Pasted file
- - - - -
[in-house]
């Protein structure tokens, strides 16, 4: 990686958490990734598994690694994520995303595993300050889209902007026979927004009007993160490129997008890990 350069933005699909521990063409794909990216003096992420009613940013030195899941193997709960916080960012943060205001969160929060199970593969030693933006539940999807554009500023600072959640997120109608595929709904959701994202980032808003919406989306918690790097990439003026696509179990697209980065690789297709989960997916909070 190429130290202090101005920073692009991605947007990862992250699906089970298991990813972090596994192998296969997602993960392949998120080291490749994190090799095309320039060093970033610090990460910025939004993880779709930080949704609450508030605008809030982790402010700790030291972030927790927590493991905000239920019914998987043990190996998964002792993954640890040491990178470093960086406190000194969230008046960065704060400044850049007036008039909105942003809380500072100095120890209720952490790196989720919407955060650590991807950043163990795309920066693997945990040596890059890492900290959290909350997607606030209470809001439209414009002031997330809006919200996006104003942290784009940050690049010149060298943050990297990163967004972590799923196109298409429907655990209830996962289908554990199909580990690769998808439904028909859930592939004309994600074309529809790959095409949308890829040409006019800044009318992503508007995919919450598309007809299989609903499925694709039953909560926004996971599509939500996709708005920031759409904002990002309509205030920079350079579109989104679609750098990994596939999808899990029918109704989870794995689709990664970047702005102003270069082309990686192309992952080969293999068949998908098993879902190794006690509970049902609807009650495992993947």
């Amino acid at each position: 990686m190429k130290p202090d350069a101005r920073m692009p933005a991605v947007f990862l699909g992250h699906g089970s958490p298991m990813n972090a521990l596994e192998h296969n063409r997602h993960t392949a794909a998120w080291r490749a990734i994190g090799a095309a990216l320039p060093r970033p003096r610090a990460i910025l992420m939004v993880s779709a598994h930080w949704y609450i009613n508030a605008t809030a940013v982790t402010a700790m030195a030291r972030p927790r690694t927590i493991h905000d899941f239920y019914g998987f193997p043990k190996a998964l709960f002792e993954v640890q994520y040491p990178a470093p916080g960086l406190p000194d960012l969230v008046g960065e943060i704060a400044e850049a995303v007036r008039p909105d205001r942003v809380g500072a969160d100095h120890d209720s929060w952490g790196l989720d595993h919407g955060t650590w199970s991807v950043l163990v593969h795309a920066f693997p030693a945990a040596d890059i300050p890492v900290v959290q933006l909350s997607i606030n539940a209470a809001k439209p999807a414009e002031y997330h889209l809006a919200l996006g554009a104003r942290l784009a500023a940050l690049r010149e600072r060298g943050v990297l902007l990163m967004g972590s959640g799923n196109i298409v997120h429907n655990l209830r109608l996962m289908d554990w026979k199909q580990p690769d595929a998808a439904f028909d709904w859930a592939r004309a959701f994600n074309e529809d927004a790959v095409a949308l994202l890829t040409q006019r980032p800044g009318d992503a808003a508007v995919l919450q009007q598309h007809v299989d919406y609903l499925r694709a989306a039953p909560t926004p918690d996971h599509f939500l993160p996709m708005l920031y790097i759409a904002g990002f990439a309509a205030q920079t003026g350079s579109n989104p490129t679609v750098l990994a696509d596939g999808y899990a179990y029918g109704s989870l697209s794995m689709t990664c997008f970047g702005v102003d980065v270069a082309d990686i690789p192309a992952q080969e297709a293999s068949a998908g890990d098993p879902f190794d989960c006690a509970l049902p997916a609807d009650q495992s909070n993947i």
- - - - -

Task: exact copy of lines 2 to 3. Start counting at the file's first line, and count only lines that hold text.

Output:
């Protein structure tokens, strides 16, 4: 990686958490990734598994690694994520995303595993300050889209902007026979927004009007993160490129997008890990 350069933005699909521990063409794909990216003096992420009613940013030195899941193997709960916080960012943060205001969160929060199970593969030693933006539940999807554009500023600072959640997120109608595929709904959701994202980032808003919406989306918690790097990439003026696509179990697209980065690789297709989960997916909070 190429130290202090101005920073692009991605947007990862992250699906089970298991990813972090596994192998296969997602993960392949998120080291490749994190090799095309320039060093970033610090990460910025939004993880779709930080949704609450508030605008809030982790402010700790030291972030927790927590493991905000239920019914998987043990190996998964002792993954640890040491990178470093960086406190000194969230008046960065704060400044850049007036008039909105942003809380500072100095120890209720952490790196989720919407955060650590991807950043163990795309920066693997945990040596890059890492900290959290909350997607606030209470809001439209414009002031997330809006919200996006104003942290784009940050690049010149060298943050990297990163967004972590799923196109298409429907655990209830996962289908554990199909580990690769998808439904028909859930592939004309994600074309529809790959095409949308890829040409006019800044009318992503508007995919919450598309007809299989609903499925694709039953909560926004996971599509939500996709708005920031759409904002990002309509205030920079350079579109989104679609750098990994596939999808899990029918109704989870794995689709990664970047702005102003270069082309990686192309992952080969293999068949998908098993879902190794006690509970049902609807009650495992993947």
């Amino acid at each position: 990686m190429k130290p202090d350069a101005r920073m692009p933005a991605v947007f990862l699909g992250h699906g089970s958490p298991m990813n972090a521990l596994e192998h296969n063409r997602h993960t392949a794909a998120w080291r490749a990734i994190g090799a095309a990216l320039p060093r970033p003096r610090a990460i910025l992420m939004v993880s779709a598994h930080w949704y609450i009613n508030a605008t809030a940013v982790t402010a700790m030195a030291r972030p927790r690694t927590i493991h905000d899941f239920y019914g998987f193997p043990k190996a998964l709960f002792e993954v640890q994520y040491p990178a470093p916080g960086l406190p000194d960012l969230v008046g960065e943060i704060a400044e850049a995303v007036r008039p909105d205001r942003v809380g500072a969160d100095h120890d209720s929060w952490g790196l989720d595993h919407g955060t650590w199970s991807v950043l163990v593969h795309a920066f693997p030693a945990a040596d890059i300050p890492v900290v959290q933006l909350s997607i606030n539940a209470a809001k439209p999807a414009e002031y997330h889209l809006a919200l996006g554009a104003r942290l784009a500023a940050l690049r010149e600072r060298g943050v990297l902007l990163m967004g972590s959640g799923n196109i298409v997120h429907n655990l209830r109608l996962m289908d554990w026979k199909q580990p690769d595929a998808a439904f028909d709904w859930a592939r004309a959701f994600n074309e529809d927004a790959v095409a949308l994202l890829t040409q006019r980032p800044g009318d992503a808003a508007v995919l919450q009007q598309h007809v299989d919406y609903l499925r694709a989306a039953p909560t926004p918690d996971h599509f939500l993160p996709m708005l920031y790097i759409a904002g990002f990439a309509a205030q920079t003026g350079s579109n989104p490129t679609v750098l990994a696509d596939g999808y899990a179990y029918g109704s989870l697209s794995m689709t990664c997008f970047g702005v102003d980065v270069a082309d990686i690789p192309a992952q080969e297709a293999s068949a998908g890990d098993p879902f190794d989960c006690a509970l049902p997916a609807d009650q495992s909070n993947i």